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Is the domain of contract waxing or waning? Lawrence Friedman's pathbreaking 1965 book, Contract Law in America, characterized contract law as covering a residual category of relatively unimportant transactions. He argued that whenever particular types of transaction became sufficiently salient—such as those concerning employment or insurance—specialized regulation was promulgated that "robbed contract [law] of its subject-matter." Nine years later, Grant Gilmore expressed this idea similarly in The Death of Contract, where he regarded "the general law of contract as a residual category—what is left over after all the 'specialized' bodies of law have been added up."

In stark contrast to this residual conception, many scholars have trumpeted a much more imperialist conception of contract's domain. John Langbein, for example, recently opined:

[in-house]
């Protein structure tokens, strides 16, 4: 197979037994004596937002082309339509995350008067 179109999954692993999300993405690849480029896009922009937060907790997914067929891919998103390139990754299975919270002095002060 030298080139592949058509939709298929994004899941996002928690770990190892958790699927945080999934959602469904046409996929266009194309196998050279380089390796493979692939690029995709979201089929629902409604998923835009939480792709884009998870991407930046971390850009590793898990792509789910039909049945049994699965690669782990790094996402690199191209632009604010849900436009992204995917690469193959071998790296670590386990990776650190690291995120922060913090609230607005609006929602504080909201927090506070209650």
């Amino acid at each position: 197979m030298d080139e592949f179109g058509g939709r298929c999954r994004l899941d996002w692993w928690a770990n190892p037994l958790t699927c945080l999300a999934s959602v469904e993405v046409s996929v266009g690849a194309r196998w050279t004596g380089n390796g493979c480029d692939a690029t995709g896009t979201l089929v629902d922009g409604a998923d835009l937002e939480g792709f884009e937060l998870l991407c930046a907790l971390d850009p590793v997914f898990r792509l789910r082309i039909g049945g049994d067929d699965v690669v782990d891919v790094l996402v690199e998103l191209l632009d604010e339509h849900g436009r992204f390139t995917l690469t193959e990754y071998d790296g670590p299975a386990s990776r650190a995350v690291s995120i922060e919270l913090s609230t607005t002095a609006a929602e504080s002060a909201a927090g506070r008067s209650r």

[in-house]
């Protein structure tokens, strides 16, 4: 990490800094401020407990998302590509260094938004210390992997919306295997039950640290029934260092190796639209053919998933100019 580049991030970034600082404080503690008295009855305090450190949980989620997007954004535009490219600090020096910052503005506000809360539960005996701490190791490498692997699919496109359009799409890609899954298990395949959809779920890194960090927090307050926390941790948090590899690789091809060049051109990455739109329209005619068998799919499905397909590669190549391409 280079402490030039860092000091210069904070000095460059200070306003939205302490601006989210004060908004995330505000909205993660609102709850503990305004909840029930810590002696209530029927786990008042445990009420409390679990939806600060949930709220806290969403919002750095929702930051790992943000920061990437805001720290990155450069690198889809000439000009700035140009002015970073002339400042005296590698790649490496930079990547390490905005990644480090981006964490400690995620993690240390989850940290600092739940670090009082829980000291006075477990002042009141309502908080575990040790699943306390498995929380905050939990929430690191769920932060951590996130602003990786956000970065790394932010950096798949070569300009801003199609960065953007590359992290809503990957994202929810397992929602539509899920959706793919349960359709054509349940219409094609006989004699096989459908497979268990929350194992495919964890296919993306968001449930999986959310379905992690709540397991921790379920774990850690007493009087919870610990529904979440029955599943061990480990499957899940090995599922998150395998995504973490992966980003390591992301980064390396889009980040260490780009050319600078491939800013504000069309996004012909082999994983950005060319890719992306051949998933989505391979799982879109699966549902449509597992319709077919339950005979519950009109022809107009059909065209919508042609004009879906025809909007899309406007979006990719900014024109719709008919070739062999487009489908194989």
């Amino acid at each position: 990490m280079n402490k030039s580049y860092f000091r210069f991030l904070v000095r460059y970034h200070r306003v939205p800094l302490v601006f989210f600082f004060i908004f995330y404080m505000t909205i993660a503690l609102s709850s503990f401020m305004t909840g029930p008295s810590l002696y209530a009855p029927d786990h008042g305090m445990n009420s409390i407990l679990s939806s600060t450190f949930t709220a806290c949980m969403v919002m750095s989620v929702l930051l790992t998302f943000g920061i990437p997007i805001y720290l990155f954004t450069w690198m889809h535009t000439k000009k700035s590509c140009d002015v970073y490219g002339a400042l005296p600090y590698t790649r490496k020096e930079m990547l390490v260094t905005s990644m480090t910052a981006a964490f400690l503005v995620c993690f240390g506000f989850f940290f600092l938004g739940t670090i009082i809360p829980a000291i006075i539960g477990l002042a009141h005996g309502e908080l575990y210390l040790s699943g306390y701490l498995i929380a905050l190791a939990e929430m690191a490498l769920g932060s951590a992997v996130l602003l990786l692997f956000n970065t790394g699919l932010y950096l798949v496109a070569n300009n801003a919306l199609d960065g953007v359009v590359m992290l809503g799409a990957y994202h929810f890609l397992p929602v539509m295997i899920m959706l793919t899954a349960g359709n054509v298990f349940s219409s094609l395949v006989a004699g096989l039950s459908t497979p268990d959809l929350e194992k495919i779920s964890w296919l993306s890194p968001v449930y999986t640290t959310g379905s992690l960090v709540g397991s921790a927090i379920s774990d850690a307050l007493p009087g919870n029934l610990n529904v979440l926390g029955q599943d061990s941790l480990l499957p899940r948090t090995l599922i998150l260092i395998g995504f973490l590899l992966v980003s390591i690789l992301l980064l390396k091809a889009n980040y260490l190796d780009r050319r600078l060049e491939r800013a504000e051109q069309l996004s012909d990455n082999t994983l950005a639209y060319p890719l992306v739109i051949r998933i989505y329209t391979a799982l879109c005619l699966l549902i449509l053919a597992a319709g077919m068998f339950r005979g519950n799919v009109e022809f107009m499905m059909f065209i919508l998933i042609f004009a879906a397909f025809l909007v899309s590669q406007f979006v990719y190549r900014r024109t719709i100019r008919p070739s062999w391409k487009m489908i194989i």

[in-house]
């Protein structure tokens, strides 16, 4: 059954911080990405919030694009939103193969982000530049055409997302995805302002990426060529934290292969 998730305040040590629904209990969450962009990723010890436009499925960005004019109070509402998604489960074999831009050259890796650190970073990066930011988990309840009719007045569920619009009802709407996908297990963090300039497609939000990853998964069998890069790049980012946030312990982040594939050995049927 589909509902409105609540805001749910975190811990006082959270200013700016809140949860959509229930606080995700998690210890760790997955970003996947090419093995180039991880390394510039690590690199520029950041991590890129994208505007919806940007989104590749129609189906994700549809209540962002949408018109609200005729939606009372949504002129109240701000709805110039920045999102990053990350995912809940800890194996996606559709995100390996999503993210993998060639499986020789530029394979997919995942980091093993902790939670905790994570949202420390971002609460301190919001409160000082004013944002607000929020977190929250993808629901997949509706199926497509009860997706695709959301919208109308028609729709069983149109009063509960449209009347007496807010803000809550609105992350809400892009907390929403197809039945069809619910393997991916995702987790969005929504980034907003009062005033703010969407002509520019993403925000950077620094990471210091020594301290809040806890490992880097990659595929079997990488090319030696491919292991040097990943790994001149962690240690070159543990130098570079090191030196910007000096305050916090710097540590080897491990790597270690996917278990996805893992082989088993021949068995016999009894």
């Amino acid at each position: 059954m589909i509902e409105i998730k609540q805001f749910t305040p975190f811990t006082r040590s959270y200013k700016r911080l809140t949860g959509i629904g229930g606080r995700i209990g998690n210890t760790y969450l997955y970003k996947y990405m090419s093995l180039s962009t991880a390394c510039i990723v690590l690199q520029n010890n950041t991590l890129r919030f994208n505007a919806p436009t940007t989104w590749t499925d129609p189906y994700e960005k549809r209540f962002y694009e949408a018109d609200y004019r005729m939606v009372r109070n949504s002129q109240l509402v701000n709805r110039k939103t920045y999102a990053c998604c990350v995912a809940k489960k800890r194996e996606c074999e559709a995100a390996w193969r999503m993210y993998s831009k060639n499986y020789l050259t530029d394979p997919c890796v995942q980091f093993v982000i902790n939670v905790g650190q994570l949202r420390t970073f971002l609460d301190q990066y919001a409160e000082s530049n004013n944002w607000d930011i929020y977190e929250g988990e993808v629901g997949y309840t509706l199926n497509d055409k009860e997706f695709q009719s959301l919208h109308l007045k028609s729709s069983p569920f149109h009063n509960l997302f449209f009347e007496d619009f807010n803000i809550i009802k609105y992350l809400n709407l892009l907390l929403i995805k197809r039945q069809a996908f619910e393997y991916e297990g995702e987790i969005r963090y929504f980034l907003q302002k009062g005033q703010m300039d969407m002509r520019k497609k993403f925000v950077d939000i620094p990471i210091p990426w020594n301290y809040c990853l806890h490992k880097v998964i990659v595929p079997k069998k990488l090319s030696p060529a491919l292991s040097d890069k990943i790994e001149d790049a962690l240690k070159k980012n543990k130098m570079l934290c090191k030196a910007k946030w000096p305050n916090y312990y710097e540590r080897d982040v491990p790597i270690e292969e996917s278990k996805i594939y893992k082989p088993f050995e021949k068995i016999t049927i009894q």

Contract has become the dominant doctrinal current in modern American law. In fields ranging from corporations and partnership, to landlord and tenant, to servitudes, to the law of marriage, scholars have come to understand our legal rules as resting mainly on imputed bargains that are susceptible to alteration by actual bargains.

Under this view, the bedrock principles of contract inform (or should inform) an ever increasing range of legal relationships.

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